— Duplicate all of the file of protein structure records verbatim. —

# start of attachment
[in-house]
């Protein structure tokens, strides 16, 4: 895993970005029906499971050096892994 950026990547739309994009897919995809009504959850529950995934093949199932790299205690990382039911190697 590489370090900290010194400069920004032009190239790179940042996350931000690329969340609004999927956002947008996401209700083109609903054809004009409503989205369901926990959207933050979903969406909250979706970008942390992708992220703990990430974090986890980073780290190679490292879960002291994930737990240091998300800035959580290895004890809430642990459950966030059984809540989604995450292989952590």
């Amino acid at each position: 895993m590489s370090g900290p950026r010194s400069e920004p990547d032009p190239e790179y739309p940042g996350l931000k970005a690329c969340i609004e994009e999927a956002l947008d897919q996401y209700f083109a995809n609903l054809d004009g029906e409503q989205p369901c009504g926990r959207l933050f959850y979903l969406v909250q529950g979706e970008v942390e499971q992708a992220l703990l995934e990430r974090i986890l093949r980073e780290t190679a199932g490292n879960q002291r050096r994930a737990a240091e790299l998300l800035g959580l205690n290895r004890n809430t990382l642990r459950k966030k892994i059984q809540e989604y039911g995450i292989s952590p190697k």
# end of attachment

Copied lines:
[in-house]
């Protein structure tokens, strides 16, 4: 895993970005029906499971050096892994 950026990547739309994009897919995809009504959850529950995934093949199932790299205690990382039911190697 590489370090900290010194400069920004032009190239790179940042996350931000690329969340609004999927956002947008996401209700083109609903054809004009409503989205369901926990959207933050979903969406909250979706970008942390992708992220703990990430974090986890980073780290190679490292879960002291994930737990240091998300800035959580290895004890809430642990459950966030059984809540989604995450292989952590």
């Amino acid at each position: 895993m590489s370090g900290p950026r010194s400069e920004p990547d032009p190239e790179y739309p940042g996350l931000k970005a690329c969340i609004e994009e999927a956002l947008d897919q996401y209700f083109a995809n609903l054809d004009g029906e409503q989205p369901c009504g926990r959207l933050f959850y979903l969406v909250q529950g979706e970008v942390e499971q992708a992220l703990l995934e990430r974090i986890l093949r980073e780290t190679a199932g490292n879960q002291r050096r994930a737990a240091e790299l998300l800035g959580l205690n290895r004890n809430t990382l642990r459950k966030k892994i059984q809540e989604y039911g995450i292989s952590p190697k």